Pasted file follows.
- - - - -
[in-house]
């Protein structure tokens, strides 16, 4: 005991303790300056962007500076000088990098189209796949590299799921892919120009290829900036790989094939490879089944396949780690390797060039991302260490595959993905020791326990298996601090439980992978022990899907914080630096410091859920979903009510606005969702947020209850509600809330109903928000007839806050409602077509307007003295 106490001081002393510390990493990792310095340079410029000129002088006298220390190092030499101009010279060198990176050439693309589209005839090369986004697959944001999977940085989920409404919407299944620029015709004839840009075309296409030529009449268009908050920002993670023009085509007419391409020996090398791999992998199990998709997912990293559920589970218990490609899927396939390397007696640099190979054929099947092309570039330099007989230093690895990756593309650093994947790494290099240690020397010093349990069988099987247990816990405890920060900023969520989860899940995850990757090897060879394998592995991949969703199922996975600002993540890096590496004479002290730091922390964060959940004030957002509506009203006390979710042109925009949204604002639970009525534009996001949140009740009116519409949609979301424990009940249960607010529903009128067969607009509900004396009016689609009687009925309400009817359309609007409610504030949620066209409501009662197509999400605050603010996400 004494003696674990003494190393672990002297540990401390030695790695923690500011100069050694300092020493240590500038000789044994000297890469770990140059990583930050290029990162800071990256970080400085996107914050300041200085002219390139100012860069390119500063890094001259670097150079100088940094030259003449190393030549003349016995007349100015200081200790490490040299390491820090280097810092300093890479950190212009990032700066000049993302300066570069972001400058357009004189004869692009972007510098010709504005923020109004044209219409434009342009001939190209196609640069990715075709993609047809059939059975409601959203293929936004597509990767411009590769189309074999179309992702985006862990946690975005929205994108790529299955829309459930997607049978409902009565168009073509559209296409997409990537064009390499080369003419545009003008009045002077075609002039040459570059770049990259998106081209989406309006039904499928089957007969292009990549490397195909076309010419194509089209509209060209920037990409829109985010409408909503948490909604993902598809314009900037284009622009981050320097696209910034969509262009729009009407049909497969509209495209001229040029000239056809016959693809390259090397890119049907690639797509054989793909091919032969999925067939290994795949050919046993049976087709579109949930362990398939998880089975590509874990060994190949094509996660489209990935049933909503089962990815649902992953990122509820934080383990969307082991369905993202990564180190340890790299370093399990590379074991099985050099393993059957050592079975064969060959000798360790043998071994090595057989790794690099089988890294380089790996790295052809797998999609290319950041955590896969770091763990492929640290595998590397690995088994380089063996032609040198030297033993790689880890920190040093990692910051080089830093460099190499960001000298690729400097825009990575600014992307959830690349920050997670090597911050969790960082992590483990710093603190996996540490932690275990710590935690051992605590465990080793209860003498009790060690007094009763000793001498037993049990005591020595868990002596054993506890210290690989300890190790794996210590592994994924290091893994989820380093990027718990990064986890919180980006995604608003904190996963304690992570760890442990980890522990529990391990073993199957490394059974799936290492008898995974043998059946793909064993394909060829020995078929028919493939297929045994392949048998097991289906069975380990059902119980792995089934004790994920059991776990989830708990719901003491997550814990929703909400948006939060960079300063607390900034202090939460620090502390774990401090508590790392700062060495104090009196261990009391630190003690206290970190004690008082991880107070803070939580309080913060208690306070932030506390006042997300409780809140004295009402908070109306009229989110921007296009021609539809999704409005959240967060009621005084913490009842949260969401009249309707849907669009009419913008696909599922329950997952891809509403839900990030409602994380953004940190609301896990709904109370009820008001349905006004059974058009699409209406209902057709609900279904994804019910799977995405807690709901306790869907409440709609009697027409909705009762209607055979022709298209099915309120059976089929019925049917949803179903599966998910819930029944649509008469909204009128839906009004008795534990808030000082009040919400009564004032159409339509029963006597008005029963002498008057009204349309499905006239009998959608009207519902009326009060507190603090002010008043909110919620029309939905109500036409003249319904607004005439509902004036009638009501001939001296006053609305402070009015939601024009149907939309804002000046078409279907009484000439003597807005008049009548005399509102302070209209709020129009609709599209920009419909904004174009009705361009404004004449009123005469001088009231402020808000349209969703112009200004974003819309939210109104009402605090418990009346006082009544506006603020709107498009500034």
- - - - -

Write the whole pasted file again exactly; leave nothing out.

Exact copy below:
[in-house]
């Protein structure tokens, strides 16, 4: 005991303790300056962007500076000088990098189209796949590299799921892919120009290829900036790989094939490879089944396949780690390797060039991302260490595959993905020791326990298996601090439980992978022990899907914080630096410091859920979903009510606005969702947020209850509600809330109903928000007839806050409602077509307007003295 106490001081002393510390990493990792310095340079410029000129002088006298220390190092030499101009010279060198990176050439693309589209005839090369986004697959944001999977940085989920409404919407299944620029015709004839840009075309296409030529009449268009908050920002993670023009085509007419391409020996090398791999992998199990998709997912990293559920589970218990490609899927396939390397007696640099190979054929099947092309570039330099007989230093690895990756593309650093994947790494290099240690020397010093349990069988099987247990816990405890920060900023969520989860899940995850990757090897060879394998592995991949969703199922996975600002993540890096590496004479002290730091922390964060959940004030957002509506009203006390979710042109925009949204604002639970009525534009996001949140009740009116519409949609979301424990009940249960607010529903009128067969607009509900004396009016689609009687009925309400009817359309609007409610504030949620066209409501009662197509999400605050603010996400 004494003696674990003494190393672990002297540990401390030695790695923690500011100069050694300092020493240590500038000789044994000297890469770990140059990583930050290029990162800071990256970080400085996107914050300041200085002219390139100012860069390119500063890094001259670097150079100088940094030259003449190393030549003349016995007349100015200081200790490490040299390491820090280097810092300093890479950190212009990032700066000049993302300066570069972001400058357009004189004869692009972007510098010709504005923020109004044209219409434009342009001939190209196609640069990715075709993609047809059939059975409601959203293929936004597509990767411009590769189309074999179309992702985006862990946690975005929205994108790529299955829309459930997607049978409902009565168009073509559209296409997409990537064009390499080369003419545009003008009045002077075609002039040459570059770049990259998106081209989406309006039904499928089957007969292009990549490397195909076309010419194509089209509209060209920037990409829109985010409408909503948490909604993902598809314009900037284009622009981050320097696209910034969509262009729009009407049909497969509209495209001229040029000239056809016959693809390259090397890119049907690639797509054989793909091919032969999925067939290994795949050919046993049976087709579109949930362990398939998880089975590509874990060994190949094509996660489209990935049933909503089962990815649902992953990122509820934080383990969307082991369905993202990564180190340890790299370093399990590379074991099985050099393993059957050592079975064969060959000798360790043998071994090595057989790794690099089988890294380089790996790295052809797998999609290319950041955590896969770091763990492929640290595998590397690995088994380089063996032609040198030297033993790689880890920190040093990692910051080089830093460099190499960001000298690729400097825009990575600014992307959830690349920050997670090597911050969790960082992590483990710093603190996996540490932690275990710590935690051992605590465990080793209860003498009790060690007094009763000793001498037993049990005591020595868990002596054993506890210290690989300890190790794996210590592994994924290091893994989820380093990027718990990064986890919180980006995604608003904190996963304690992570760890442990980890522990529990391990073993199957490394059974799936290492008898995974043998059946793909064993394909060829020995078929028919493939297929045994392949048998097991289906069975380990059902119980792995089934004790994920059991776990989830708990719901003491997550814990929703909400948006939060960079300063607390900034202090939460620090502390774990401090508590790392700062060495104090009196261990009391630190003690206290970190004690008082991880107070803070939580309080913060208690306070932030506390006042997300409780809140004295009402908070109306009229989110921007296009021609539809999704409005959240967060009621005084913490009842949260969401009249309707849907669009009419913008696909599922329950997952891809509403839900990030409602994380953004940190609301896990709904109370009820008001349905006004059974058009699409209406209902057709609900279904994804019910799977995405807690709901306790869907409440709609009697027409909705009762209607055979022709298209099915309120059976089929019925049917949803179903599966998910819930029944649509008469909204009128839906009004008795534990808030000082009040919400009564004032159409339509029963006597008005029963002498008057009204349309499905006239009998959608009207519902009326009060507190603090002010008043909110919620029309939905109500036409003249319904607004005439509902004036009638009501001939001296006053609305402070009015939601024009149907939309804002000046078409279907009484000439003597807005008049009548005399509102302070209209709020129009609709599209920009419909904004174009009705361009404004004449009123005469001088009231402020808000349209969703112009200004974003819309939210109104009402605090418990009346006082009544506006603020709107498009500034």